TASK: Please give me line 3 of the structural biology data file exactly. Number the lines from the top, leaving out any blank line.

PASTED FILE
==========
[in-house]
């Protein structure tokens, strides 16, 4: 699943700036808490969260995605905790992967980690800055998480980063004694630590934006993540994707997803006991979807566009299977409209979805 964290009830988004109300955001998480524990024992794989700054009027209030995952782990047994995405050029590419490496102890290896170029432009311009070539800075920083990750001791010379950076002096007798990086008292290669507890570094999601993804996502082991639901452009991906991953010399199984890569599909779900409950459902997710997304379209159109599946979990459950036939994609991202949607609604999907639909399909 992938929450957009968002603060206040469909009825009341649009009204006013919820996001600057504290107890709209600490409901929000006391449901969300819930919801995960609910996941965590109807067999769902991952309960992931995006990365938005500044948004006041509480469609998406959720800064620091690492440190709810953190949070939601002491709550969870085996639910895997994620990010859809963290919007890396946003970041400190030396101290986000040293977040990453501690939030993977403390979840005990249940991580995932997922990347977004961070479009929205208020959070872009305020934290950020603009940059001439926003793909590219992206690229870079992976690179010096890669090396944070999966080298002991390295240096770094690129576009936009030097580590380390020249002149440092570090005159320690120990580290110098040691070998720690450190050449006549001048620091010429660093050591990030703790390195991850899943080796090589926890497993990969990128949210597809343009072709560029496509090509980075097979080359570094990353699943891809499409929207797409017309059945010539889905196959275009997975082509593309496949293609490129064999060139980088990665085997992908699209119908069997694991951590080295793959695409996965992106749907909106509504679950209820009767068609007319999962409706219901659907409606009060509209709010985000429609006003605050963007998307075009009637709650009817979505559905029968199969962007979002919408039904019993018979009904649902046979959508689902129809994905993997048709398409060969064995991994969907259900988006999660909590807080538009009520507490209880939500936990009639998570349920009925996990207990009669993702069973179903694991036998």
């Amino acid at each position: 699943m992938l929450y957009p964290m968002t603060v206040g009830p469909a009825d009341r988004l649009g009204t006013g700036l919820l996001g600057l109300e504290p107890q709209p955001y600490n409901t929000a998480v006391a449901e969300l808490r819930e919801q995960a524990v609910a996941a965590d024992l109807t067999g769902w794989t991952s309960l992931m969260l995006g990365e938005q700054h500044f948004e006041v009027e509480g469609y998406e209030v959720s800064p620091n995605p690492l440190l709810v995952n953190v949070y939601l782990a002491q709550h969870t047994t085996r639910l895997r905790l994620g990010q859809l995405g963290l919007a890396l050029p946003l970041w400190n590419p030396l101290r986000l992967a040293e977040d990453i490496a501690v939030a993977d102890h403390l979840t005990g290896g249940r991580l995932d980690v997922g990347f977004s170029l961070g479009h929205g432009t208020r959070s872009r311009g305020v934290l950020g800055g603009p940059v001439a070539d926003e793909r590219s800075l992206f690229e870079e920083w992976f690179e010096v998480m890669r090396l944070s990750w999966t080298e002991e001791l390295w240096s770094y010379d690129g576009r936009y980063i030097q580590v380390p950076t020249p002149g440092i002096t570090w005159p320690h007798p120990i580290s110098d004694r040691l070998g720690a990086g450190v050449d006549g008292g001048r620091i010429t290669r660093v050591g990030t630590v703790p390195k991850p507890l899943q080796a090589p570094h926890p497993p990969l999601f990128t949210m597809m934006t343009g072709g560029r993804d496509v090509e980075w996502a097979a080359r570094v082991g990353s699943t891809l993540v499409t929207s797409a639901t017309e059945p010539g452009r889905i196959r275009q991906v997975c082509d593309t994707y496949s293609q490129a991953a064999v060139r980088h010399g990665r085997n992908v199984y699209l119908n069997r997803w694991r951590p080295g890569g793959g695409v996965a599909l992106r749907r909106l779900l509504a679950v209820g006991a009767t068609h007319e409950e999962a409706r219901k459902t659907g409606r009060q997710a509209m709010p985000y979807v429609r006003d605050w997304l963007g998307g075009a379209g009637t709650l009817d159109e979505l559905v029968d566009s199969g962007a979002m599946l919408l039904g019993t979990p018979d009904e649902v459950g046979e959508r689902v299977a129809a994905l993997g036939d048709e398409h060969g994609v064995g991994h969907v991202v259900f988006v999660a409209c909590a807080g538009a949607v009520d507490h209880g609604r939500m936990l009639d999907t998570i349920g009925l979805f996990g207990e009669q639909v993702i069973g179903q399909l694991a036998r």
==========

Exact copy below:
């Amino acid at each position: 699943m992938l929450y957009p964290m968002t603060v206040g009830p469909a009825d009341r988004l649009g009204t006013g700036l919820l996001g600057l109300e504290p107890q709209p955001y600490n409901t929000a998480v006391a449901e969300l808490r819930e919801q995960a524990v609910a996941a965590d024992l109807t067999g769902w794989t991952s309960l992931m969260l995006g990365e938005q700054h500044f948004e006041v009027e509480g469609y998406e209030v959720s800064p620091n995605p690492l440190l709810v995952n953190v949070y939601l782990a002491q709550h969870t047994t085996r639910l895997r905790l994620g990010q859809l995405g963290l919007a890396l050029p946003l970041w400190n590419p030396l101290r986000l992967a040293e977040d990453i490496a501690v939030a993977d102890h403390l979840t005990g290896g249940r991580l995932d980690v997922g990347f977004s170029l961070g479009h929205g432009t208020r959070s872009r311009g305020v934290l950020g800055g603009p940059v001439a070539d926003e793909r590219s800075l992206f690229e870079e920083w992976f690179e010096v998480m890669r090396l944070s990750w999966t080298e002991e001791l390295w240096s770094y010379d690129g576009r936009y980063i030097q580590v380390p950076t020249p002149g440092i002096t570090w005159p320690h007798p120990i580290s110098d004694r040691l070998g720690a990086g450190v050449d006549g008292g001048r620091i010429t290669r660093v050591g990030t630590v703790p390195k991850p507890l899943q080796a090589p570094h926890p497993p990969l999601f990128t949210m597809m934006t343009g072709g560029r993804d496509v090509e980075w996502a097979a080359r570094v082991g990353s699943t891809l993540v499409t929207s797409a639901t017309e059945p010539g452009r889905i196959r275009q991906v997975c082509d593309t994707y496949s293609q490129a991953a064999v060139r980088h010399g990665r085997n992908v199984y699209l119908n069997r997803w694991r951590p080295g890569g793959g695409v996965a599909l992106r749907r909106l779900l509504a679950v209820g006991a009767t068609h007319e409950e999962a409706r219901k459902t659907g409606r009060q997710a509209m709010p985000y979807v429609r006003d605050w997304l963007g998307g075009a379209g009637t709650l009817d159109e979505l559905v029968d566009s199969g962007a979002m599946l919408l039904g019993t979990p018979d009904e649902v459950g046979e959508r689902v299977a129809a994905l993997g036939d048709e398409h060969g994609v064995g991994h969907v991202v259900f988006v999660a409209c909590a807080g538009a949607v009520d507490h209880g609604r939500m936990l009639d999907t998570i349920g009925l979805f996990g207990e009669q639909v993702i069973g179903q399909l694991a036998r």